The program continued with speeches from the former CEOs of Walmart and eBay, then moved into a session with the president of the NCAA and former NBA Commissioner David Stern. (All were closed to the press.) Next up was Ohio Gov. John Kasich, who had spent much of the morning wandering the resort grounds, doing TV interviews and chatting with almost anyone he happened to run into. 

After a break for lunch, it was time to hear from Graham and New Jersey Gov. Chris Christie.

RELATED: Iowa Straw Poll dies, donor gatherings live on

"You all are going to help to make the difference here. You all are going to decide whether we’re going to have a chance to win or whether we’re not. You’re going to help to move the needle,” Christie told them.

The gathering was winding down by Saturday morning, when about 20 or so attendees—including Katie Couric—boarded buses for the Kamas Valley Lions Gun Club, where Graham was holding a skeet shoot.

“That was a hard left, that was Elizabeth Warren right there!” one attendee said when he hit a clay pigeon that had taken a sharp turn to the left.

“Alright, do a Bernie Sanders!” Graham said, firing his shotgun. The pigeon splintered. “Hey!” he shouted. “Sorry about that, Bernie!”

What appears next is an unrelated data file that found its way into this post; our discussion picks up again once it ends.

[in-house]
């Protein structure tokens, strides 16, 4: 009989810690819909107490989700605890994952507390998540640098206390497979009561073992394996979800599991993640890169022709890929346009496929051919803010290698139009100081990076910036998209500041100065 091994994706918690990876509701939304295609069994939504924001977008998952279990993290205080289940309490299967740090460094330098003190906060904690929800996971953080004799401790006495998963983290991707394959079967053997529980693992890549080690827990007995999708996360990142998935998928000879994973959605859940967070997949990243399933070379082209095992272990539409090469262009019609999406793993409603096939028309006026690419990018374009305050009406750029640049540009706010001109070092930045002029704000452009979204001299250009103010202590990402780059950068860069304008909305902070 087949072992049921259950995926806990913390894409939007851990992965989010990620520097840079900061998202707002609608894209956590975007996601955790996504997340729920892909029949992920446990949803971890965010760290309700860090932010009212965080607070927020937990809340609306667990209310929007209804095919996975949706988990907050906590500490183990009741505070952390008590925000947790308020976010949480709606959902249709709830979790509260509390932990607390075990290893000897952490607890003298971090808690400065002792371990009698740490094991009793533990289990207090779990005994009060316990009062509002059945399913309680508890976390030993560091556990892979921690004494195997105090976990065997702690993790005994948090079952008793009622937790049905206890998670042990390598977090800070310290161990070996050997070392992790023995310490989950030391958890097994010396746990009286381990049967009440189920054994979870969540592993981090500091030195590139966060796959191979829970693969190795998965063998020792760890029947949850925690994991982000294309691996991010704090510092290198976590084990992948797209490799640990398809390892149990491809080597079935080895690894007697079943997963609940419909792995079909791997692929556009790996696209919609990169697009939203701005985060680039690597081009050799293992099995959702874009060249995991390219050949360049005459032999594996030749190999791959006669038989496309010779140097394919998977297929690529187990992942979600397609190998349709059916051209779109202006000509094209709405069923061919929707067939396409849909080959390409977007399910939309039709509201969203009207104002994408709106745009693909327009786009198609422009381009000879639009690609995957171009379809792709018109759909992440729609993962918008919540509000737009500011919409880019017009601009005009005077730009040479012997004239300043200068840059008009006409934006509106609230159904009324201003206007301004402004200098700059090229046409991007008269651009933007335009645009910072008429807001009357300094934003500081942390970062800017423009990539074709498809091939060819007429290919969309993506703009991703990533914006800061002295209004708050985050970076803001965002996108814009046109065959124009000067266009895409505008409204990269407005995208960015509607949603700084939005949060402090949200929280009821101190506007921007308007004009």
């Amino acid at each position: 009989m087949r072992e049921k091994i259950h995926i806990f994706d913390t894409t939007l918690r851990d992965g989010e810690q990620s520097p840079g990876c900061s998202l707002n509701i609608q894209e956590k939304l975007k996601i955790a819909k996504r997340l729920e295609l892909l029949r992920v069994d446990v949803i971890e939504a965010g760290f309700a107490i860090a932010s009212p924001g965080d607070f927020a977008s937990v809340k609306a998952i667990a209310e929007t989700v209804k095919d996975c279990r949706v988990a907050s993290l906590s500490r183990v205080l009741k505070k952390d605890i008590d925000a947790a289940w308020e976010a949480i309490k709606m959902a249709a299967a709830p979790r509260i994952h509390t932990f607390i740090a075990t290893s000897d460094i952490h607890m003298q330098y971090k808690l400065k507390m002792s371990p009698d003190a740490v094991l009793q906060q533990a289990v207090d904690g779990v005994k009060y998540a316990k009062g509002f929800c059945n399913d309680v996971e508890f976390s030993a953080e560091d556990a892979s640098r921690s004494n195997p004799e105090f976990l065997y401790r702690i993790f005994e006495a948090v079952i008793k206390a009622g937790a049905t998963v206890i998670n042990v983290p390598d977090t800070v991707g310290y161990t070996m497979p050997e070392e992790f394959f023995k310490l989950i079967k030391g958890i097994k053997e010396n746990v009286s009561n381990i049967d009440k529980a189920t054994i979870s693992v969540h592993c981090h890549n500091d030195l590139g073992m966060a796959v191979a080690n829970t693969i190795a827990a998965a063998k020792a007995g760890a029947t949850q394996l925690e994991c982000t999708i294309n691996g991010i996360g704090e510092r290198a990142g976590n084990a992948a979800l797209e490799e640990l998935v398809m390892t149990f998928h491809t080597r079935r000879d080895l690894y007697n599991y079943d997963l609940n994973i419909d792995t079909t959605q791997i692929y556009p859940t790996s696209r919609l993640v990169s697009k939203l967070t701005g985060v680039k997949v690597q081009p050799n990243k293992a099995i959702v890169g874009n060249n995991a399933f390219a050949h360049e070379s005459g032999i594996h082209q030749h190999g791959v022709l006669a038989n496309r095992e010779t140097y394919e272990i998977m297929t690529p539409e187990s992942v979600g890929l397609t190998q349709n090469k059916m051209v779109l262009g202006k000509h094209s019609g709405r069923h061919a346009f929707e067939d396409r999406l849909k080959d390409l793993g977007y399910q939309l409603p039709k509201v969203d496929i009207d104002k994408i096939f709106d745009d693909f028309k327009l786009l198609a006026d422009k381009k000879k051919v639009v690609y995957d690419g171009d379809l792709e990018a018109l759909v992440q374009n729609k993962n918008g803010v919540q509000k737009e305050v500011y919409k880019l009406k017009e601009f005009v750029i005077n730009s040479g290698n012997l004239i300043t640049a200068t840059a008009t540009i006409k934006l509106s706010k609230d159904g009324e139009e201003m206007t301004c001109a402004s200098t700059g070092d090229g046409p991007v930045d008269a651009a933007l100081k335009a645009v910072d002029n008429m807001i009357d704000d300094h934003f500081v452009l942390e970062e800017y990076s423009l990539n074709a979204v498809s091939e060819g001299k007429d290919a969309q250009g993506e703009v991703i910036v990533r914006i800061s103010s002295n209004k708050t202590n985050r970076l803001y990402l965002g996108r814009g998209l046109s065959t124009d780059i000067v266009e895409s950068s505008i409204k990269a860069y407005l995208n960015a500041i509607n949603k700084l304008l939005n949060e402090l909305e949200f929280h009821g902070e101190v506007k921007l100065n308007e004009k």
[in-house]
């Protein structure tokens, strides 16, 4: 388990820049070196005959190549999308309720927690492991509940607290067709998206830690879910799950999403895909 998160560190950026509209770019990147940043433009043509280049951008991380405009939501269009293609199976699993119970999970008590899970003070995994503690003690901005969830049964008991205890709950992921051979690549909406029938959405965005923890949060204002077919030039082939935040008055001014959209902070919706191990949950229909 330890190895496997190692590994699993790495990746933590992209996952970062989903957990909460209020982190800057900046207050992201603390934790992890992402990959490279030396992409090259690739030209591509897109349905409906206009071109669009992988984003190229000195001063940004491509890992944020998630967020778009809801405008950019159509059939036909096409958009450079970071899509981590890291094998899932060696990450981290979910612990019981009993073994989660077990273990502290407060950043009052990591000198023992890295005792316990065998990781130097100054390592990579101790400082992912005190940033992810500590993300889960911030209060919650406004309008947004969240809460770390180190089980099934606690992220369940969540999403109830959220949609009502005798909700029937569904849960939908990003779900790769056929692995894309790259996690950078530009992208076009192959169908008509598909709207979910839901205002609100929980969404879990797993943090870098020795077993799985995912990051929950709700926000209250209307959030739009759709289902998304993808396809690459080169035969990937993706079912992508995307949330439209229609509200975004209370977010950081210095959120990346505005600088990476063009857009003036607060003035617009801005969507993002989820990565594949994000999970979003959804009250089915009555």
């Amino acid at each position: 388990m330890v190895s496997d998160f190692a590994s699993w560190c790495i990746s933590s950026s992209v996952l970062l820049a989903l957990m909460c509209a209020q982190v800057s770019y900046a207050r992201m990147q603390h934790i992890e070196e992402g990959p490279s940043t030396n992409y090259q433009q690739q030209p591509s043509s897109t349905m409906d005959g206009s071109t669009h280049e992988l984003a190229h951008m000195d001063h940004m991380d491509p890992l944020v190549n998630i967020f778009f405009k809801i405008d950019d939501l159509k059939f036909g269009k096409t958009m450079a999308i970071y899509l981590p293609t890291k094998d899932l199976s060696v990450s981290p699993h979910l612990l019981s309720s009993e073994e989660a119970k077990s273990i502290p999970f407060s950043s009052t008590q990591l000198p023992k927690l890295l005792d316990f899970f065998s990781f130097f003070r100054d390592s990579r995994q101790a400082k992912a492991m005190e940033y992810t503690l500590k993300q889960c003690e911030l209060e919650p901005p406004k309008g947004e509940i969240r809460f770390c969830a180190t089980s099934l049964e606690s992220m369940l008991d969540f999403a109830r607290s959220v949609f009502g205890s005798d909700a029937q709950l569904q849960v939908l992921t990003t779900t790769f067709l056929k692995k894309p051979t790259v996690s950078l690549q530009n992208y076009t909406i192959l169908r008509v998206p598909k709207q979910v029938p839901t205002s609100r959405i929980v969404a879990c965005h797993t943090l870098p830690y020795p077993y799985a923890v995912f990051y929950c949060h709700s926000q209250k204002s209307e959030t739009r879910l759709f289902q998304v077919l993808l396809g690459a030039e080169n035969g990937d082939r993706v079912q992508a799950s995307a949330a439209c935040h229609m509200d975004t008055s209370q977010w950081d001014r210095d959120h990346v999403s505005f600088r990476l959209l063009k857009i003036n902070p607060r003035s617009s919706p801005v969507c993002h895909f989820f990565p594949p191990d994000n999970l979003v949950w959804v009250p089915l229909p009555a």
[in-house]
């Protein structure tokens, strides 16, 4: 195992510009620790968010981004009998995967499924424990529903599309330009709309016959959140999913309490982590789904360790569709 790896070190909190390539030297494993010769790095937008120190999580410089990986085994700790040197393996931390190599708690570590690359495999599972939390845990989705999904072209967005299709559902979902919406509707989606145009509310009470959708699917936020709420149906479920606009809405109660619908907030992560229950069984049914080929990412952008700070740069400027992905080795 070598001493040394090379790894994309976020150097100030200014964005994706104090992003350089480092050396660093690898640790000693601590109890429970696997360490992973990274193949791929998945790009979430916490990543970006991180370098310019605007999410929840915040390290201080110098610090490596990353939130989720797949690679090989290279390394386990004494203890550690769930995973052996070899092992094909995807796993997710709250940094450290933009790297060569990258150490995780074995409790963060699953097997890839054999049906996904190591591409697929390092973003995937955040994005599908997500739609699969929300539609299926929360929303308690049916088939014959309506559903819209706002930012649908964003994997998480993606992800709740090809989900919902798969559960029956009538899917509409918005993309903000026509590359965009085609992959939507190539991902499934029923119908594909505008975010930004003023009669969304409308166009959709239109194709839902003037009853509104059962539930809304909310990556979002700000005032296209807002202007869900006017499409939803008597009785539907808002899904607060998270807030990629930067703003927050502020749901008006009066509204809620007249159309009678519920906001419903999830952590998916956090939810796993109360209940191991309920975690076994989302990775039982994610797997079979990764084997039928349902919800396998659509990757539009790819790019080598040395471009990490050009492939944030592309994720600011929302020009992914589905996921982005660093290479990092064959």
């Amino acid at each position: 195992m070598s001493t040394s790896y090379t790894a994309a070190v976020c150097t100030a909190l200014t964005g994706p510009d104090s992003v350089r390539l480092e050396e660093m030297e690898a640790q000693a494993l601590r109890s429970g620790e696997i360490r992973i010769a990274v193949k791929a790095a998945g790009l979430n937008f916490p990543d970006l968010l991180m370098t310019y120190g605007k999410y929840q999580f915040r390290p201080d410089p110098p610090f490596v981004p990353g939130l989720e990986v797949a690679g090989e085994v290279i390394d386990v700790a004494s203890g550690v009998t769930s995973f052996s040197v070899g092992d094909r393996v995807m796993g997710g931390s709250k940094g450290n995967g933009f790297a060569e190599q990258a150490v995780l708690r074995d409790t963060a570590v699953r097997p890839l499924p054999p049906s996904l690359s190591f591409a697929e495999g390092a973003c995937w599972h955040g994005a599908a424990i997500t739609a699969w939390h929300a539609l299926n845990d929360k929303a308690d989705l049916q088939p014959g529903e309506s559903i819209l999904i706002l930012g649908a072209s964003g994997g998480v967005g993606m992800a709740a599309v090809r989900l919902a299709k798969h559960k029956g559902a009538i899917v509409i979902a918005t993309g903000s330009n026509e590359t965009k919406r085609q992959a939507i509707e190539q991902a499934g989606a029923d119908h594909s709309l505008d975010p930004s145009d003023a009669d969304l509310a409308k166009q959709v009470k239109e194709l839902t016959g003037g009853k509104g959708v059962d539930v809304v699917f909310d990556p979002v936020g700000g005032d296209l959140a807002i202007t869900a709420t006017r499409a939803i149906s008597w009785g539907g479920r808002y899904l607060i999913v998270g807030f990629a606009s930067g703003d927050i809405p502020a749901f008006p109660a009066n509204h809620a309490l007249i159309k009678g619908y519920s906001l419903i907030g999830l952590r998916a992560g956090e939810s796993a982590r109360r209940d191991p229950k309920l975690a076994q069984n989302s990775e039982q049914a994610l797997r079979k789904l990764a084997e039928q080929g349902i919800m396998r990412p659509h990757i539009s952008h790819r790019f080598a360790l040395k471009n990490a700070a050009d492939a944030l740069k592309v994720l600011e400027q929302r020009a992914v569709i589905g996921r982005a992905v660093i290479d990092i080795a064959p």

Back at the resort, former Hewlett-Packard CEO Carly Fiorina, was the final candidate to speak. She was introduced by the chairman of JetBlue airlines, and she opened her remarks by asking for a show of hands: Who in attendance had managed to make it to the top of the mountain during their early morning hike with her? A half dozen hands went up.

“The chair lift ride down was even better!” she joked.

As the morning wore on, guests started to depart for the airport. (Only Romney’s closest friends and aides were invited to stay for a Saturday night gathering at his house.) Many, if not most, remained undecided about who to give their money to in 2016. If they do want to play in the nomination fight, they’re running out of time: If a fourth annual E2 Summit convenes in 2016, it will likely fall less than a month before the Republican Party formally selects its nominee at the convention.

In the meantime: The candidates will still have to face down early state nominating contests.

"The good thing is that all the people in that room, they can’t — they don’t have enough money to buy what is eventually going to have to happen,” Graham said. "They can give a candidate a chance. But if you can’t close the deal in small in Iowa, New Hampshire and South Carolina, you’re not going to be the nominee."